DRURY, MARION RICHARDSON: United Brethren; b. at Pendleton, Ind., Dec. 27, 1849. He studied at Western College (now Leander Clark College), Toledo, Ia. (B.A.,1872), and was graduated from Union Biblical Seminary, Dayton, O., in 1875. He held pastorates at Toledo, Ia. (1875-87), and Cedar Rapids, Ia. (1878-81), and from 1881 to 1897 was associate editor of the Religious Telescope (Dayton, O.). Since 1898 he has been pastor of the First United Brethren Church, Toledo, Ia. In theology he is an orthodox member of his denomination. He has written Pastor's Pocket Record (Dayton, O., 1883); The Otterbein Birthday Book (1887); Handbook for Workers (1888); -Pastor's Companion (1894); At Hand (1895); Our Catechism (1897); and Life and Career of Bishop James W. Hott, D.D. (1902).


Origin (§ 1).

Mohammedan Forerunners of
the Druses (§ 2).

Obscurity of the Druse Religion (§ 3).

Doctrine of God (§ 4).

The "Administrators" (§ 5).

Nature of the Soul (§ 6).

Knowledge (§ 7).

Ethics end Customs (§ 8).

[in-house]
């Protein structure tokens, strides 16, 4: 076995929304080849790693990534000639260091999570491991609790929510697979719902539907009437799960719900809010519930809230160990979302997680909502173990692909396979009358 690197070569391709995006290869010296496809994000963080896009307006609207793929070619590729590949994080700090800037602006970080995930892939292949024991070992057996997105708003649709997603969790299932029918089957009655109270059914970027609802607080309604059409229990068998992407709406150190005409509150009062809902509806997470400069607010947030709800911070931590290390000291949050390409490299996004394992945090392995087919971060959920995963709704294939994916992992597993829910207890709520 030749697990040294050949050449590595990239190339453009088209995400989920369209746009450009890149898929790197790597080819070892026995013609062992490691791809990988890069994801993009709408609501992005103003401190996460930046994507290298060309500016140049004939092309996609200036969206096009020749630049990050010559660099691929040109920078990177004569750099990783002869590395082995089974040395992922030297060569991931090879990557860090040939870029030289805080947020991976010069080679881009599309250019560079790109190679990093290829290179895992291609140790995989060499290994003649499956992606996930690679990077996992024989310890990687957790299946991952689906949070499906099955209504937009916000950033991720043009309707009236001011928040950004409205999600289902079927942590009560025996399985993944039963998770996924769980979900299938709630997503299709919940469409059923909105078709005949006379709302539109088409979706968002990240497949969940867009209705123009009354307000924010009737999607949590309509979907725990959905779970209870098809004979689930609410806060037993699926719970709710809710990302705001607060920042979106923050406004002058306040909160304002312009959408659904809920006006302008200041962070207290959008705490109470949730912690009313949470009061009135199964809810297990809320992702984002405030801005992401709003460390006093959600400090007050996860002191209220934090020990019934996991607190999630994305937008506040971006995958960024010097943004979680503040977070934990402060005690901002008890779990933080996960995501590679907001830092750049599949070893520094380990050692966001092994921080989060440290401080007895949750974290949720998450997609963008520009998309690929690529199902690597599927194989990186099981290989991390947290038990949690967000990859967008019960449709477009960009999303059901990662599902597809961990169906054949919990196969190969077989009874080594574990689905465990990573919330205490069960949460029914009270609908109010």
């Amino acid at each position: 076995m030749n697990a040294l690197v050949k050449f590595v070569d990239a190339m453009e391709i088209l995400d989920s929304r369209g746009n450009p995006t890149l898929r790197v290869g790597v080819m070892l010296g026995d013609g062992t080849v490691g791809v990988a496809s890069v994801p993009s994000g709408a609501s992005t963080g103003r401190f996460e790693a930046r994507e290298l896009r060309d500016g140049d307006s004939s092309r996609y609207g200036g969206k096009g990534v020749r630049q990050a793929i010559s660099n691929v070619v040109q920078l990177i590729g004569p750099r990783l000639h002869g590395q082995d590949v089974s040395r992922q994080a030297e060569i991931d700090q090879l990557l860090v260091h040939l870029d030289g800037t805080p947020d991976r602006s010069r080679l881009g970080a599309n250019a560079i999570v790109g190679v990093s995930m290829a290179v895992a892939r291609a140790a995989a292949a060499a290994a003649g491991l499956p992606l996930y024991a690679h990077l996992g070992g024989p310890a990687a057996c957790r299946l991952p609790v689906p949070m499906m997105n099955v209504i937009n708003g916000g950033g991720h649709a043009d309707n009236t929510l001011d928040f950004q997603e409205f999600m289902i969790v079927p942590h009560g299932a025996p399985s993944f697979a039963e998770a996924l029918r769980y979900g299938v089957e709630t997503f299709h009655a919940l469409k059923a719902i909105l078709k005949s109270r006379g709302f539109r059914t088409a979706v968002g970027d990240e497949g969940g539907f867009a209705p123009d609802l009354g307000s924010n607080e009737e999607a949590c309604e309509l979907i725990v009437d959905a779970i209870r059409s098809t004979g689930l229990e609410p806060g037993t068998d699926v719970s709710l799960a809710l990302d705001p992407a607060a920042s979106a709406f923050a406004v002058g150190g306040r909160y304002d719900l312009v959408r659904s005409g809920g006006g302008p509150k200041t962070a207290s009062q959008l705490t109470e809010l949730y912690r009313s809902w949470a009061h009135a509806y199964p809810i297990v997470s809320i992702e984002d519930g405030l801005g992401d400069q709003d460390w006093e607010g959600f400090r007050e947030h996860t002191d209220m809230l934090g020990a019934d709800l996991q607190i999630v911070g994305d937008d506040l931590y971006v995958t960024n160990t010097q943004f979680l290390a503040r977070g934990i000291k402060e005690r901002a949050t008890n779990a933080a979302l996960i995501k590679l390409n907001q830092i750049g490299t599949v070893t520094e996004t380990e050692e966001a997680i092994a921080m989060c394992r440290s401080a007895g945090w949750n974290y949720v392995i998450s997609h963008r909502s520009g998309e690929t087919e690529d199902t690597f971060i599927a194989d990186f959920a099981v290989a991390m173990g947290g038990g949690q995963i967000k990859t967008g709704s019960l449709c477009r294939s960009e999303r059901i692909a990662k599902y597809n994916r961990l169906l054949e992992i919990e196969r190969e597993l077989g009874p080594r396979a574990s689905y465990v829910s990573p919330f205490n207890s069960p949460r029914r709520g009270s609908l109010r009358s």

Druses are the adherents of a composite sect which still exists in Syria, especially in the Lebanon. From their use of the Arabic language the Druses, who term themselves "Confessors of the Unity (of God)," seem to be a mixture of Syrians and Arabs. Their type, on the other hand, would indicate that they are descendants of the pre-Mohammedan Aramaic population. The steady resistance of this liberty-loving community to the State has aided in the preservation of their religion through the centuries, while they feel, on the other hand, that they form a distinct nation simply because of their religious isolation. By their tenacity, cunning, and valor they have succeeded in resisting all attempts at subjugation, and still form a State within a State. They now number about 100,000, although in recent years political circumstances have led many families to emigrate from Lebanon to the Hauran, where they have settled among the peasants and Bedouins of that region. It is worth noting that there are two Druse villages on Mt. Carmel, and they have a sanctuary there at which they perform a yearly sacrifice.


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